C. This morning, as we give thanks for the holiness of St. John Vianney and devoutly pray for Father McGivney’s beatification, we shall remember with ardent faith, unshakeable hope, and unfailing love – those members of the Order who have died during the past fraternal year. We shall listen as their names are solemnly read and pray earnestly for the eternal salvation of these friends and loved ones who have gone before us in faith. Let us recall the many ways they lived the principle of charity, and let us give thanks for the bonds of charity, fraternity, and unity we still share with our deceased brother knights and their loved ones, for in the love of Christ these bonds are not broken by death; rather, they grow stronger and more wondrous.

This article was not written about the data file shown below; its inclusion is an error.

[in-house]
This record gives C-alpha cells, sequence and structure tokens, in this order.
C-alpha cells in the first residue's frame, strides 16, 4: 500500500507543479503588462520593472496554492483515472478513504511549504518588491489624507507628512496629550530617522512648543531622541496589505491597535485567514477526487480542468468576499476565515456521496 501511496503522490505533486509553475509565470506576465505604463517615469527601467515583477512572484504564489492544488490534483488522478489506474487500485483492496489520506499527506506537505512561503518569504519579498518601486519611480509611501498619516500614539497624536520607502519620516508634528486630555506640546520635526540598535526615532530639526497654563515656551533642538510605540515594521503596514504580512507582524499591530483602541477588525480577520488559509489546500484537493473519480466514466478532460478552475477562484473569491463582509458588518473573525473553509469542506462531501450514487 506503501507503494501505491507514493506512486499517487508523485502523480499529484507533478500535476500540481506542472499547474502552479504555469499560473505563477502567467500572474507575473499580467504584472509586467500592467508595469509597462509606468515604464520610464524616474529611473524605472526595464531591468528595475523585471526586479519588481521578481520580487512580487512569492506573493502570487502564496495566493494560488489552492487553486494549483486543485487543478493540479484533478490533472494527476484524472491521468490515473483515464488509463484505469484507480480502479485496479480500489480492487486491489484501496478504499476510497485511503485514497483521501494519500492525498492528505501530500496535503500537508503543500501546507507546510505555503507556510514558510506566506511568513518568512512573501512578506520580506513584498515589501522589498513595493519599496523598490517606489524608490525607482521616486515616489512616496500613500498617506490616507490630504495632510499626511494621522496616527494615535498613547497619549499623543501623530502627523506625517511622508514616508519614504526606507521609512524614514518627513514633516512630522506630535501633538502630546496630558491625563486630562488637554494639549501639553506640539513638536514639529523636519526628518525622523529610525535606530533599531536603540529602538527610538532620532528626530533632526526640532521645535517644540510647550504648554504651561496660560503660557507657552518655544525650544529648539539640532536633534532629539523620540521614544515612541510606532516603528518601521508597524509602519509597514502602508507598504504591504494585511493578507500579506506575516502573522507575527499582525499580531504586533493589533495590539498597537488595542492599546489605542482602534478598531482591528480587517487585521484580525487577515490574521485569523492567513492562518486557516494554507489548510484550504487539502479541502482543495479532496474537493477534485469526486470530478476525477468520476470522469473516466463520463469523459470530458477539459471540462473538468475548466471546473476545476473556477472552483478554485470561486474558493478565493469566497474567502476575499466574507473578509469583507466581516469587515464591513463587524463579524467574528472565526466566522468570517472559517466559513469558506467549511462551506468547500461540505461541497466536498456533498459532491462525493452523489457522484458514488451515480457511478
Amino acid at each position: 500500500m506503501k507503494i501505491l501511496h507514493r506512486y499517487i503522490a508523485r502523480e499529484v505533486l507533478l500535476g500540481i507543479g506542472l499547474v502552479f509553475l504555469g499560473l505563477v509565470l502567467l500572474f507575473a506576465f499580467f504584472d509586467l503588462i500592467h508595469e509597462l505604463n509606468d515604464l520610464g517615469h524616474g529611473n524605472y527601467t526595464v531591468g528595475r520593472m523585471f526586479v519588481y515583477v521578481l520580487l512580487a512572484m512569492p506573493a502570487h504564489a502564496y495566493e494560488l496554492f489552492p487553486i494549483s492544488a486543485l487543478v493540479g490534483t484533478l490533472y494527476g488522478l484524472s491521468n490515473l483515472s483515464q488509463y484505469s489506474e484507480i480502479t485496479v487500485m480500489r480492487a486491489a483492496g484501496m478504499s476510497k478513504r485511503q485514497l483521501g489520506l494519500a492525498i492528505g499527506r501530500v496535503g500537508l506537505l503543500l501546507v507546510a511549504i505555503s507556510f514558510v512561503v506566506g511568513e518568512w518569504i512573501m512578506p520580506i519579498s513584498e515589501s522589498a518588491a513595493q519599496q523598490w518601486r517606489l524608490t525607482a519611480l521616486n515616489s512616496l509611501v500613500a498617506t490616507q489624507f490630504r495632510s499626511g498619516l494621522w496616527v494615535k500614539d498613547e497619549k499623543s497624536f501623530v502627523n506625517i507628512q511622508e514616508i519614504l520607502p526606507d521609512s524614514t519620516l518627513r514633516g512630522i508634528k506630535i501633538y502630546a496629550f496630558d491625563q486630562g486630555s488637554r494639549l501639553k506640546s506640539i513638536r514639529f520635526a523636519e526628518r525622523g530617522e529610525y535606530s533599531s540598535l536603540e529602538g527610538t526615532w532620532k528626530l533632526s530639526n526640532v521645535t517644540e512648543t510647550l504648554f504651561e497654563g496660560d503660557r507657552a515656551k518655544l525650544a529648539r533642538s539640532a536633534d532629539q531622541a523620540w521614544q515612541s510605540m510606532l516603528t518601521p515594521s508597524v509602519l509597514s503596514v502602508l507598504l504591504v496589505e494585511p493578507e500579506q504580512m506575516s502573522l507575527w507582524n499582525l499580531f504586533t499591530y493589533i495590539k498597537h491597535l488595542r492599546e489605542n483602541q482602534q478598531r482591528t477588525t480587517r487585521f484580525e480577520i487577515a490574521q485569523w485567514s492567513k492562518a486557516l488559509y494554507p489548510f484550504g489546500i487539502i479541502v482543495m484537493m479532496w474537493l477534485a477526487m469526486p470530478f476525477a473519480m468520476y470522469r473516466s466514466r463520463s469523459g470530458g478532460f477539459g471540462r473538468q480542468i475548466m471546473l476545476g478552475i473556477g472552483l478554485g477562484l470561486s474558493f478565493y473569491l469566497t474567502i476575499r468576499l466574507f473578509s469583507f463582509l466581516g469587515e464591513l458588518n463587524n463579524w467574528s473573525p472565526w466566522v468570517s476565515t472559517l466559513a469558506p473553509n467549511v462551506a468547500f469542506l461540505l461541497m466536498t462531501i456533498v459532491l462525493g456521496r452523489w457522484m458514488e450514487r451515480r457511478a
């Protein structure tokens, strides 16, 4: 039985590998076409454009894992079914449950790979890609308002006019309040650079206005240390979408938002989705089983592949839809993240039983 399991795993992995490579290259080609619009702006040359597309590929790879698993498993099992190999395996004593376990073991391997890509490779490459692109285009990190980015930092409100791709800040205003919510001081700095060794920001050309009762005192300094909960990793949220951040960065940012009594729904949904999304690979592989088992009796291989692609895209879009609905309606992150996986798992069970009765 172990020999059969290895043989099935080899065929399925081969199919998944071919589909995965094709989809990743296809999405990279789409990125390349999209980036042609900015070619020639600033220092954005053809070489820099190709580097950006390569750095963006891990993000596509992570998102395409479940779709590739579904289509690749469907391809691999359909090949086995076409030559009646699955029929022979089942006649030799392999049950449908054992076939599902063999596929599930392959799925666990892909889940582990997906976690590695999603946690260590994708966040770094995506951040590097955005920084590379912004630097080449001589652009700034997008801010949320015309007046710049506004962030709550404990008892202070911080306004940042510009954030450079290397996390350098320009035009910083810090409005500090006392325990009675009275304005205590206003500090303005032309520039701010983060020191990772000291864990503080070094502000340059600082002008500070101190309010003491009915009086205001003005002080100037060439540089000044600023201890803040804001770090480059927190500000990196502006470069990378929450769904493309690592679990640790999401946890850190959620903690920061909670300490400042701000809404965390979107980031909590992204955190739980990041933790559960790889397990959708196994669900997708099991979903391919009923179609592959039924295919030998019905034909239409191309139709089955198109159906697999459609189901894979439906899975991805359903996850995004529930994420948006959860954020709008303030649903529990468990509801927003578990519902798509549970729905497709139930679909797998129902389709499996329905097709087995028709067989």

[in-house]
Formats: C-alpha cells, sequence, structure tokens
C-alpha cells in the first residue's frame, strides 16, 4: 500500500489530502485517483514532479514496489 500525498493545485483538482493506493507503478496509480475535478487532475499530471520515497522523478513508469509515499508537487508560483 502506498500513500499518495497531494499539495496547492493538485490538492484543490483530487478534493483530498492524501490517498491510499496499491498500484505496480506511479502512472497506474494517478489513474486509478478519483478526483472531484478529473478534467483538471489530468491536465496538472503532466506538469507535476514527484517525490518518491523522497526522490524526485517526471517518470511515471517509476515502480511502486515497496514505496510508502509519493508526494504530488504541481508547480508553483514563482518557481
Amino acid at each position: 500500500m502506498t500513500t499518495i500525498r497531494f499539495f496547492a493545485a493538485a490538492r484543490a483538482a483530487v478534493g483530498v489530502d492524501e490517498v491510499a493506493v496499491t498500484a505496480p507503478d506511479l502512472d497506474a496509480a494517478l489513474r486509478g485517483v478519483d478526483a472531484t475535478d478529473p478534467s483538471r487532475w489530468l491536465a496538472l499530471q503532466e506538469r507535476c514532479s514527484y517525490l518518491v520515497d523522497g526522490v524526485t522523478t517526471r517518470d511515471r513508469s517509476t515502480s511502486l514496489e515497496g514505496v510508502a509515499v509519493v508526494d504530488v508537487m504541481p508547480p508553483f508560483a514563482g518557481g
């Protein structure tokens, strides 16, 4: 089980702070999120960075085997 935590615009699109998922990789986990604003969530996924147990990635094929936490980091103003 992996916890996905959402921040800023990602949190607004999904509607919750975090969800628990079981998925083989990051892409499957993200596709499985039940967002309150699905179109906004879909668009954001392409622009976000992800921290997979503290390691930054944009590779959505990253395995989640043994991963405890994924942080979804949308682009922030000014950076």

In that faith we have entered heart and soul into this Mass, this holy sacrifice of love — the source and summit of our charity — our bond of unity and fraternity with the deceased members of the K of C family. We commend them to the Lord of mercy with confident hope, even as we ask those who have died to pray for us and for our loved ones, …pray that, in our time, we might be a light to the nations, united in that charity poured into our hearts by the Holy Spirit who with the Father and the Son lives and reigns forever and ever! Amen.